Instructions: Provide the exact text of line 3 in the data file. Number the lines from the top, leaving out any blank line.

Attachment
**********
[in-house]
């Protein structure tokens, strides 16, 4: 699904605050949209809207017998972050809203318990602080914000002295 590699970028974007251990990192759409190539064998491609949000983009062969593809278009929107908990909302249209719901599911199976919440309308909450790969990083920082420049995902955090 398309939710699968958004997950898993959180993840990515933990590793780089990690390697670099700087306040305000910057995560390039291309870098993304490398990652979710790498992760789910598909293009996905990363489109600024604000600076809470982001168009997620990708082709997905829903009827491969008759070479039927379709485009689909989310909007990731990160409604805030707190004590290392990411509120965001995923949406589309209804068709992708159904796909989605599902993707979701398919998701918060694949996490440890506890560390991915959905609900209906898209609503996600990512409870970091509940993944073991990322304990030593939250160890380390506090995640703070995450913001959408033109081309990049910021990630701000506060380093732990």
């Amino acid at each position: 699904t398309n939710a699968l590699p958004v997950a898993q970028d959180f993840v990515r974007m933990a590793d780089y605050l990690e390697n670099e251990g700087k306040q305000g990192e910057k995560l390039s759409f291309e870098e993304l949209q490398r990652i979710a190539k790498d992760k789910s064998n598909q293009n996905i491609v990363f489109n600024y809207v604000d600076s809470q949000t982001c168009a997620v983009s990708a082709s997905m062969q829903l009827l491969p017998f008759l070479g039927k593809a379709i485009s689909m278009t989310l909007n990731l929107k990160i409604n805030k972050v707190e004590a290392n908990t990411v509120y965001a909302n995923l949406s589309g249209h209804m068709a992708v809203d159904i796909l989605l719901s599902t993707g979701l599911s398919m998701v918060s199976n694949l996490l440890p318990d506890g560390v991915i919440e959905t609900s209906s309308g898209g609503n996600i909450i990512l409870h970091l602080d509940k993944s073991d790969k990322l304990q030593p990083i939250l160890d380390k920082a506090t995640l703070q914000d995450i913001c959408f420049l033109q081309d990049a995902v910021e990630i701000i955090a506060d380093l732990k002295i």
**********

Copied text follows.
């Amino acid at each position: 699904t398309n939710a699968l590699p958004v997950a898993q970028d959180f993840v990515r974007m933990a590793d780089y605050l990690e390697n670099e251990g700087k306040q305000g990192e910057k995560l390039s759409f291309e870098e993304l949209q490398r990652i979710a190539k790498d992760k789910s064998n598909q293009n996905i491609v990363f489109n600024y809207v604000d600076s809470q949000t982001c168009a997620v983009s990708a082709s997905m062969q829903l009827l491969p017998f008759l070479g039927k593809a379709i485009s689909m278009t989310l909007n990731l929107k990160i409604n805030k972050v707190e004590a290392n908990t990411v509120y965001a909302n995923l949406s589309g249209h209804m068709a992708v809203d159904i796909l989605l719901s599902t993707g979701l599911s398919m998701v918060s199976n694949l996490l440890p318990d506890g560390v991915i919440e959905t609900s209906s309308g898209g609503n996600i909450i990512l409870h970091l602080d509940k993944s073991d790969k990322l304990q030593p990083i939250l160890d380390k920082a506090t995640l703070q914000d995450i913001c959408f420049l033109q081309d990049a995902v910021e990630i701000i955090a506060d380093l732990k002295i």